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Sport governance refers to the exercise of authority by sport organizations. This can occur at the local, state, national, or international levels. And, relevant to this discussion, sport governance is frequently related to diversity and opportunity.
As an illustrative example, Michelle Cox and her colleagues at Auckland University of Technology, conducted a study to examine FIFA’s decision to ban headscarves among soccer players. For those less familiar with soccer, FIFA is the international governing body for the sport.
The study revolved around Law 4 of Football, which states “a player must not use any equipment or wear anything that is dangerous to himself or another player.” The law continues “The basic compulsory equipment must not contain any political, religious or personal statements.” The law was especially relevant to Muslim women and the headscarf many wear as a part of their religious observance. FIFA leaders interpreted the law to mean that women could not wear headscarves while playing soccer. When players did wear the headscarves and refused to remove them, the team had to forfeit the match.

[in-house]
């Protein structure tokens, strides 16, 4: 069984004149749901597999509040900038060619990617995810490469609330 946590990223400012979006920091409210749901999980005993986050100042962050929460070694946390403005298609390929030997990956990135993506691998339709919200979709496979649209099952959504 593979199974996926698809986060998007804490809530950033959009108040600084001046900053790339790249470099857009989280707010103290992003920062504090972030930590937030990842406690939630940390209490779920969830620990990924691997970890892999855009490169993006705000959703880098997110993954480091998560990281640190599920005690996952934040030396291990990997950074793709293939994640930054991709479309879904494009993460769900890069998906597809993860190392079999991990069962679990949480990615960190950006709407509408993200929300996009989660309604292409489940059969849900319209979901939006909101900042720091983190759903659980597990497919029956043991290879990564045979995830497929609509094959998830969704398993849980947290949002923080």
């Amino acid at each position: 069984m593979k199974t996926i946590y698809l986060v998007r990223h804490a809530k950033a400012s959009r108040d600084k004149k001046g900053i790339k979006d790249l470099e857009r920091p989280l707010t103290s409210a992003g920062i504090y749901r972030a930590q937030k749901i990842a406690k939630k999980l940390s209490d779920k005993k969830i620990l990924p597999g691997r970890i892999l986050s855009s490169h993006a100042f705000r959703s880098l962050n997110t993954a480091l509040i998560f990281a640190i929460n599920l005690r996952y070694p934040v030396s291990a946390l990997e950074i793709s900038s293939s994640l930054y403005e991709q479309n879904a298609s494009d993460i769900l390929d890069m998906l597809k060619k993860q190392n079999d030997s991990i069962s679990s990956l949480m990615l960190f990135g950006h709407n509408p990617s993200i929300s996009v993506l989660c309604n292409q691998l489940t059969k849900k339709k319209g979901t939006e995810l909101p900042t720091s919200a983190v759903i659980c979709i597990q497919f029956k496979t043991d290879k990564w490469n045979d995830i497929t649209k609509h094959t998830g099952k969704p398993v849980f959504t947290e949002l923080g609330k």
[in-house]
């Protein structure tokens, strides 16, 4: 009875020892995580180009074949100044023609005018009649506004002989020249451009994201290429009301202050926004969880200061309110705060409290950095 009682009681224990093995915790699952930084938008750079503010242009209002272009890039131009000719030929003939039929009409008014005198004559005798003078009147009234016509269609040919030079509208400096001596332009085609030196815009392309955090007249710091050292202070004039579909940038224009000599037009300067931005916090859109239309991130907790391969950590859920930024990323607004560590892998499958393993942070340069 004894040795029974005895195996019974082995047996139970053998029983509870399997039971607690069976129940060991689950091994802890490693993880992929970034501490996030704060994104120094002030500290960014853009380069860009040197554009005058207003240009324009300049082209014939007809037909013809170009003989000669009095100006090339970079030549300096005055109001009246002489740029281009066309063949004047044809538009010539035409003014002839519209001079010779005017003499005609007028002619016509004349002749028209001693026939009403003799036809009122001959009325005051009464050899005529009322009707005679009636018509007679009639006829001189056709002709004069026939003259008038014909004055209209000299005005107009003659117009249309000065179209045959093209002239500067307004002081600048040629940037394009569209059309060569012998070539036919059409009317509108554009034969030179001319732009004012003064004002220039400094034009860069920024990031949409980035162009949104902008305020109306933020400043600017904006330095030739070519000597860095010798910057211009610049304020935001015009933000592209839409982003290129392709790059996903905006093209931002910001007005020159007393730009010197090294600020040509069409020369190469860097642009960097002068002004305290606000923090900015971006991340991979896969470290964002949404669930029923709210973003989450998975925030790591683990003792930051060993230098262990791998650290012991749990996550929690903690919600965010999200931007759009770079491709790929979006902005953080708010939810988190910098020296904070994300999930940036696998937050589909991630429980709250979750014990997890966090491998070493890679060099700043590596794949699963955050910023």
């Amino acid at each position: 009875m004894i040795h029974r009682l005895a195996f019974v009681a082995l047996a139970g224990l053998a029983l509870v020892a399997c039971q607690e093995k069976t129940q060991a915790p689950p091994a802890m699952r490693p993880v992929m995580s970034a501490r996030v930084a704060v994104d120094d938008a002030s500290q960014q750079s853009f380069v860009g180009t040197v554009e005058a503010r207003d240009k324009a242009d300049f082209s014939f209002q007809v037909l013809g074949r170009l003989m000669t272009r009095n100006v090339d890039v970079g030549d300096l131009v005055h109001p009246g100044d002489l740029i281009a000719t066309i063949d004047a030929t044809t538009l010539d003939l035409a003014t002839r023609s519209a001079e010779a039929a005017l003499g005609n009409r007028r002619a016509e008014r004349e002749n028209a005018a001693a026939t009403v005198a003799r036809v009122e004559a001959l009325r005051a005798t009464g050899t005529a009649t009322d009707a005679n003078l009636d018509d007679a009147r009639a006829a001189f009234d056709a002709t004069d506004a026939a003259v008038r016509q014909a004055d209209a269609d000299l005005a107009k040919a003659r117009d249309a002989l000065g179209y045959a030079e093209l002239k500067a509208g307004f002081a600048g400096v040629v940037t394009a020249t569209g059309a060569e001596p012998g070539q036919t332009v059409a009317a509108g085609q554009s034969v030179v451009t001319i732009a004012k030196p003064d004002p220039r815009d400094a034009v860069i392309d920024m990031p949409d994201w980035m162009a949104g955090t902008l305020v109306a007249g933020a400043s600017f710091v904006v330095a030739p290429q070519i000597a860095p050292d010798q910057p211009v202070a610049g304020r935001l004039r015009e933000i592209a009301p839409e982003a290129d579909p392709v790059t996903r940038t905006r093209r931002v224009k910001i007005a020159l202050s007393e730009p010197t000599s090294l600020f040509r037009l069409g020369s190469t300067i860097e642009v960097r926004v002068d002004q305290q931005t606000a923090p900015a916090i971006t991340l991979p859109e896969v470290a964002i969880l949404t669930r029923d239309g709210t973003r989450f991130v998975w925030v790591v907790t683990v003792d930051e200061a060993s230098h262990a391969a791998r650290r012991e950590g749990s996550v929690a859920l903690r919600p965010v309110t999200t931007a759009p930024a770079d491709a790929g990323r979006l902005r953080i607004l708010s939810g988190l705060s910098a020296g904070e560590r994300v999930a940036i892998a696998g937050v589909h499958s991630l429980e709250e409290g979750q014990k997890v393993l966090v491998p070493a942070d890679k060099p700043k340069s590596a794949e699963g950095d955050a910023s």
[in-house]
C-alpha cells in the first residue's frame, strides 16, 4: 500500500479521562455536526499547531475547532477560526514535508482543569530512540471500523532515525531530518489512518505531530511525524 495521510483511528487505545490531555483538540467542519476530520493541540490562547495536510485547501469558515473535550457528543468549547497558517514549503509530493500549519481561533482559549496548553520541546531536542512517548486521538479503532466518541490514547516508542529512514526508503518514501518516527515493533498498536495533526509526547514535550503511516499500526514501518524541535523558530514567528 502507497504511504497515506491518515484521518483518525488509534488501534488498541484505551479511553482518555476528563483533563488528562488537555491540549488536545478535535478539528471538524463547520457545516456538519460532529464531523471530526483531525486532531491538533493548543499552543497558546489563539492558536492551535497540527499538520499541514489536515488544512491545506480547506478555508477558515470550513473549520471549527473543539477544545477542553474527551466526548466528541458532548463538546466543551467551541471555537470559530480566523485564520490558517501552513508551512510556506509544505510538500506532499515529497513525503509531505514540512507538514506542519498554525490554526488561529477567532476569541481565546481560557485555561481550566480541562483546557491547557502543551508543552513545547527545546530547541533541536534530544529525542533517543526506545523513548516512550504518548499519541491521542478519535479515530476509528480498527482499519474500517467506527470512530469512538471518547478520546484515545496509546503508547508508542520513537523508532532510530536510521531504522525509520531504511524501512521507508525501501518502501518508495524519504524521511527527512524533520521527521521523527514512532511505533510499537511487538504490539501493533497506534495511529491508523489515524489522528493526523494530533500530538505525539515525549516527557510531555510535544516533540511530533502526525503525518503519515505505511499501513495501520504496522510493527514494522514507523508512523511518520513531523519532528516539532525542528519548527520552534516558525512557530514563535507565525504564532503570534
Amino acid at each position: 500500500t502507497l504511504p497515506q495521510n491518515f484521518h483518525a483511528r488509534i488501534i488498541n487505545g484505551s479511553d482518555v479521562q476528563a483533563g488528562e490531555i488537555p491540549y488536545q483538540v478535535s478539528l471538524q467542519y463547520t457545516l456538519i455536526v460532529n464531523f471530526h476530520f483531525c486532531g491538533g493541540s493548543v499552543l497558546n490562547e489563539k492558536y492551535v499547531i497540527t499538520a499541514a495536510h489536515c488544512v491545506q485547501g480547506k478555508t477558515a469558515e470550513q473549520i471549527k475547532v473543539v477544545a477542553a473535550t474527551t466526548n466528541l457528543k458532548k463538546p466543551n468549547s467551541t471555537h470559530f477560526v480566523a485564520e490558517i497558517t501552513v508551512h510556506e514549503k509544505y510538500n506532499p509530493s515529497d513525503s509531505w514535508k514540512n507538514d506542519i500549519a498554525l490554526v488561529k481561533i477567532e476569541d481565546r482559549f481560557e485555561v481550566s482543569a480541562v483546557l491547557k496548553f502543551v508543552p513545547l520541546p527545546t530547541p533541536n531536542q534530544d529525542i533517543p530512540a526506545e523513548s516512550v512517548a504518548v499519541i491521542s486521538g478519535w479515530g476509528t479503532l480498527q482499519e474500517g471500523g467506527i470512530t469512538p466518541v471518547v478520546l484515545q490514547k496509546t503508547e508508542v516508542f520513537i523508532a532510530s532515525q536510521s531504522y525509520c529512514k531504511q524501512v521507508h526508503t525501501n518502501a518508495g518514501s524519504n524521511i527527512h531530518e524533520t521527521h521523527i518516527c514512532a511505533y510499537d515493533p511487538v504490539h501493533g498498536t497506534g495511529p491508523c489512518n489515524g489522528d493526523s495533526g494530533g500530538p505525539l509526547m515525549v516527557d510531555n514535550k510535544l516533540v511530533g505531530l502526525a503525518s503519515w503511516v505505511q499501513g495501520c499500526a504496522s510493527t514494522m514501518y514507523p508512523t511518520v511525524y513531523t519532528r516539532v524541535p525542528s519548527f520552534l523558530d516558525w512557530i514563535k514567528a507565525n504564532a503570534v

At the time of the study, Cox worked for FIFA, and the authors offer an overview of her resistance to the law and the way she sought to alter leaders’ interpretation of it. They note that FIFA leaders developed pre-conceived notions of headscarves and used questionable science to support their positions. People on both sides of the argument tried to build coalitions to sway the issue. In the end, the headscarves were permitted, but people who had opposed the administration along the way, such as Cox, were excluded and ultimately shunned. Cox, for example, has since left the organization.
Cox and colleagues’ study shows the political nature of fighting for inclusive practices, including sport. Their research also demonstrates the political process of sport governance—one that influence diversity and inclusion efforts.